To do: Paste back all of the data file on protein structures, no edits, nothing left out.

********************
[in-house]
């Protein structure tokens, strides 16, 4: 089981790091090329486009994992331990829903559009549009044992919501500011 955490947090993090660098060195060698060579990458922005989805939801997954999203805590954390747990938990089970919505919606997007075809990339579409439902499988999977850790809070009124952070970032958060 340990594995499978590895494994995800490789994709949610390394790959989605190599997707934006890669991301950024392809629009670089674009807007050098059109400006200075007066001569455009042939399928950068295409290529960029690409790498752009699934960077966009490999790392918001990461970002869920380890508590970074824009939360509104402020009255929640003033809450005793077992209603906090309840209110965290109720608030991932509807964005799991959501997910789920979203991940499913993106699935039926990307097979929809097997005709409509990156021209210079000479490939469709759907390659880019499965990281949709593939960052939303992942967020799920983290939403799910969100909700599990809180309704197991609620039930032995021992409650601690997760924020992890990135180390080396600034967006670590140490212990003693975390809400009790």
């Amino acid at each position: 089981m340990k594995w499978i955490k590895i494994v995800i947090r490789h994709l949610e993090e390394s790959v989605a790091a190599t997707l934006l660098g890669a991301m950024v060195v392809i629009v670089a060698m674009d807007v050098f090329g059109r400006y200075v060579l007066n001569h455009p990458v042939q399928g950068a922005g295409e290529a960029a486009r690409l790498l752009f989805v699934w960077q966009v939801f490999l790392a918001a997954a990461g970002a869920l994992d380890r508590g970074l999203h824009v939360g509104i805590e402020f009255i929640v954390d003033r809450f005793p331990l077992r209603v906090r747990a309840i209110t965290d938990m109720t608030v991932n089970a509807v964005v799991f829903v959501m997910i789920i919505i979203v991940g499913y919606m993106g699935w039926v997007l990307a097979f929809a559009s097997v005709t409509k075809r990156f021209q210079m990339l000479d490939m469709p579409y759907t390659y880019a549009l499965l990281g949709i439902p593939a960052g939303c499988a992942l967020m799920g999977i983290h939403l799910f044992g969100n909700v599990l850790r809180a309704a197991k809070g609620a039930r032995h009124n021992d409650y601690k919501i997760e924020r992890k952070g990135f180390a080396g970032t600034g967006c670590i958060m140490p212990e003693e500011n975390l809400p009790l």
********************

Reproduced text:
[in-house]
């Protein structure tokens, strides 16, 4: 089981790091090329486009994992331990829903559009549009044992919501500011 955490947090993090660098060195060698060579990458922005989805939801997954999203805590954390747990938990089970919505919606997007075809990339579409439902499988999977850790809070009124952070970032958060 340990594995499978590895494994995800490789994709949610390394790959989605190599997707934006890669991301950024392809629009670089674009807007050098059109400006200075007066001569455009042939399928950068295409290529960029690409790498752009699934960077966009490999790392918001990461970002869920380890508590970074824009939360509104402020009255929640003033809450005793077992209603906090309840209110965290109720608030991932509807964005799991959501997910789920979203991940499913993106699935039926990307097979929809097997005709409509990156021209210079000479490939469709759907390659880019499965990281949709593939960052939303992942967020799920983290939403799910969100909700599990809180309704197991609620039930032995021992409650601690997760924020992890990135180390080396600034967006670590140490212990003693975390809400009790």
């Amino acid at each position: 089981m340990k594995w499978i955490k590895i494994v995800i947090r490789h994709l949610e993090e390394s790959v989605a790091a190599t997707l934006l660098g890669a991301m950024v060195v392809i629009v670089a060698m674009d807007v050098f090329g059109r400006y200075v060579l007066n001569h455009p990458v042939q399928g950068a922005g295409e290529a960029a486009r690409l790498l752009f989805v699934w960077q966009v939801f490999l790392a918001a997954a990461g970002a869920l994992d380890r508590g970074l999203h824009v939360g509104i805590e402020f009255i929640v954390d003033r809450f005793p331990l077992r209603v906090r747990a309840i209110t965290d938990m109720t608030v991932n089970a509807v964005v799991f829903v959501m997910i789920i919505i979203v991940g499913y919606m993106g699935w039926v997007l990307a097979f929809a559009s097997v005709t409509k075809r990156f021209q210079m990339l000479d490939m469709p579409y759907t390659y880019a549009l499965l990281g949709i439902p593939a960052g939303c499988a992942l967020m799920g999977i983290h939403l799910f044992g969100n909700v599990l850790r809180a309704a197991k809070g609620a039930r032995h009124n021992d409650y601690k919501i997760e924020r992890k952070g990135f180390a080396g970032t600034g967006c670590i958060m140490p212990e003693e500011n975390l809400p009790l």